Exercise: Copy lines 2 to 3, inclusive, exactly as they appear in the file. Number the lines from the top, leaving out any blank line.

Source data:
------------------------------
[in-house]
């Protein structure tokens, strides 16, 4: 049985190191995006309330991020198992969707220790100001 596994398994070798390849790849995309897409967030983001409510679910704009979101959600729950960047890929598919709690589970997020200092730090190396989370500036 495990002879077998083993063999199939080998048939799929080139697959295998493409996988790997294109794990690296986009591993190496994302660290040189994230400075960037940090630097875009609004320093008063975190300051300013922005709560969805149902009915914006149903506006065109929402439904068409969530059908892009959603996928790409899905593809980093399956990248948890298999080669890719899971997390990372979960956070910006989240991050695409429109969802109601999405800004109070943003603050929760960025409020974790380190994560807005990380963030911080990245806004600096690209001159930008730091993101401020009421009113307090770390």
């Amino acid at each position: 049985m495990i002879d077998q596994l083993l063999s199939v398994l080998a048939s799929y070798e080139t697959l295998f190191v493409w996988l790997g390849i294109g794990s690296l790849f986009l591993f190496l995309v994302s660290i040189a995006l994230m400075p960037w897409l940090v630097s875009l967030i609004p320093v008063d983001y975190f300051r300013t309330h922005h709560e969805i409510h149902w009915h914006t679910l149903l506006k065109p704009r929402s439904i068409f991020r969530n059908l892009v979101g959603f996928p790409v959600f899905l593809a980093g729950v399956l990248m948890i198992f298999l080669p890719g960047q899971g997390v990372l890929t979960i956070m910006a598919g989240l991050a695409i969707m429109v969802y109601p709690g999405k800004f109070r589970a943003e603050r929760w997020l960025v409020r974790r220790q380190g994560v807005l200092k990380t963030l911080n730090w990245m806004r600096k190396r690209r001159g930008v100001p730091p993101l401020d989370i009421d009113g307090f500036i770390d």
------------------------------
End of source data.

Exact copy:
């Protein structure tokens, strides 16, 4: 049985190191995006309330991020198992969707220790100001 596994398994070798390849790849995309897409967030983001409510679910704009979101959600729950960047890929598919709690589970997020200092730090190396989370500036 495990002879077998083993063999199939080998048939799929080139697959295998493409996988790997294109794990690296986009591993190496994302660290040189994230400075960037940090630097875009609004320093008063975190300051300013922005709560969805149902009915914006149903506006065109929402439904068409969530059908892009959603996928790409899905593809980093399956990248948890298999080669890719899971997390990372979960956070910006989240991050695409429109969802109601999405800004109070943003603050929760960025409020974790380190994560807005990380963030911080990245806004600096690209001159930008730091993101401020009421009113307090770390």
């Amino acid at each position: 049985m495990i002879d077998q596994l083993l063999s199939v398994l080998a048939s799929y070798e080139t697959l295998f190191v493409w996988l790997g390849i294109g794990s690296l790849f986009l591993f190496l995309v994302s660290i040189a995006l994230m400075p960037w897409l940090v630097s875009l967030i609004p320093v008063d983001y975190f300051r300013t309330h922005h709560e969805i409510h149902w009915h914006t679910l149903l506006k065109p704009r929402s439904i068409f991020r969530n059908l892009v979101g959603f996928p790409v959600f899905l593809a980093g729950v399956l990248m948890i198992f298999l080669p890719g960047q899971g997390v990372l890929t979960i956070m910006a598919g989240l991050a695409i969707m429109v969802y109601p709690g999405k800004f109070r589970a943003e603050r929760w997020l960025v409020r974790r220790q380190g994560v807005l200092k990380t963030l911080n730090w990245m806004r600096k190396r690209r001159g930008v100001p730091p993101l401020d989370i009421d009113g307090f500036i770390d």